John Penrose MP...

Being Speaker of the House of Commons is a very odd job. First there's the clothes. For some reason you're required to wear 18th century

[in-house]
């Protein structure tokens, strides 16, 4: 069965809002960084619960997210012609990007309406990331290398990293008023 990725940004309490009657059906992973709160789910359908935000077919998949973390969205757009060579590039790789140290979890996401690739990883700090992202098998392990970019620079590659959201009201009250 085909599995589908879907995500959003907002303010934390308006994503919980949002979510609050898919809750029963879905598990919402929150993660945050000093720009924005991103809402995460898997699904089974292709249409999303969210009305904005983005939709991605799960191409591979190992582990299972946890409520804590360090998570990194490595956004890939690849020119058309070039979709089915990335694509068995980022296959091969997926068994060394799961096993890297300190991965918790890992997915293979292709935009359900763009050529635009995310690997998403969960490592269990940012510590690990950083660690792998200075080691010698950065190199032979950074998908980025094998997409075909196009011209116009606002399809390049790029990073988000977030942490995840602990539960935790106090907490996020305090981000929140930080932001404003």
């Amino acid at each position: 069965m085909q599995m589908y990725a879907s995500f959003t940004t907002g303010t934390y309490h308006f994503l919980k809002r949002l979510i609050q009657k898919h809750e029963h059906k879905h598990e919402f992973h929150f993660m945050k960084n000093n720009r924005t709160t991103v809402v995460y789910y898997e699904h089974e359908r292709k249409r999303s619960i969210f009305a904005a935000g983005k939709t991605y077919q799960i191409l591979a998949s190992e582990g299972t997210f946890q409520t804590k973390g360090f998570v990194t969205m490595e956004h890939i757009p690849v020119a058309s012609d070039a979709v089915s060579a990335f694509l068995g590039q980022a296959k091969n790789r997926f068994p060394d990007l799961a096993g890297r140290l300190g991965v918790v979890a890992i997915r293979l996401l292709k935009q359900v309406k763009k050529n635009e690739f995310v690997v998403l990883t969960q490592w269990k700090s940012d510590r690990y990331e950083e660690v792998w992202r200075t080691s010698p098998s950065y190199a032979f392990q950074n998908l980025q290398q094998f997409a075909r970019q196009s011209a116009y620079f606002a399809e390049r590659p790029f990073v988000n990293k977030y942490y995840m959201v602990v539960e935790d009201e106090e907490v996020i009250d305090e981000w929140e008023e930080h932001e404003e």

Being Speaker of the House of Commons is a very odd job. First there's the clothes. For some reason you're required to wear 18th century clothing, including frock coat and tights, so you clearly need a sense of humour. Next, you're expected to enforce good behaviour from 650 Members of Parliament who, as everyone who's seen Prime Minister's Questions on TV knows, often act like schoolchildren.And on top of all that, you're in charge of everything that goes on in Parliament. State visits; security from terrorists; the food in the cafeterias; the amendments that are selected for debate; the order that MPs are allowed to speak. All of it needs your approval at some stage. But it isn't all bad. There's some impressive perks. There's a beautiful apartment right under Big Ben where you can entertain visiting dignitaries in style. You're almost guaranteed a peerage when you retire. And you can dock the pay of any MP, including the Prime Minister, if they misbehave. Ultimately, the Speaker has to make sure Parliament can be the voice of the voters holding the Government to account. That's why I was particularly impressed by a decision he made last week.Two weeks ago the Commons approved a private member's bill which will stop MPs' salaries and expenses being published for the voters to see. In an age when politicians command less trust and respect than ever before, and people feel increasingly disconnected from Parliament, that's a huge mistake. It makes MPs seem furtive and makes voters fear there's something to hide. But the Speaker came riding to the rescue. He's announced that he intends to publish MPs' expenses, no matter what the new law says. It's an excellent decision, and it may yet save some MPs from the consequences of a bad law.


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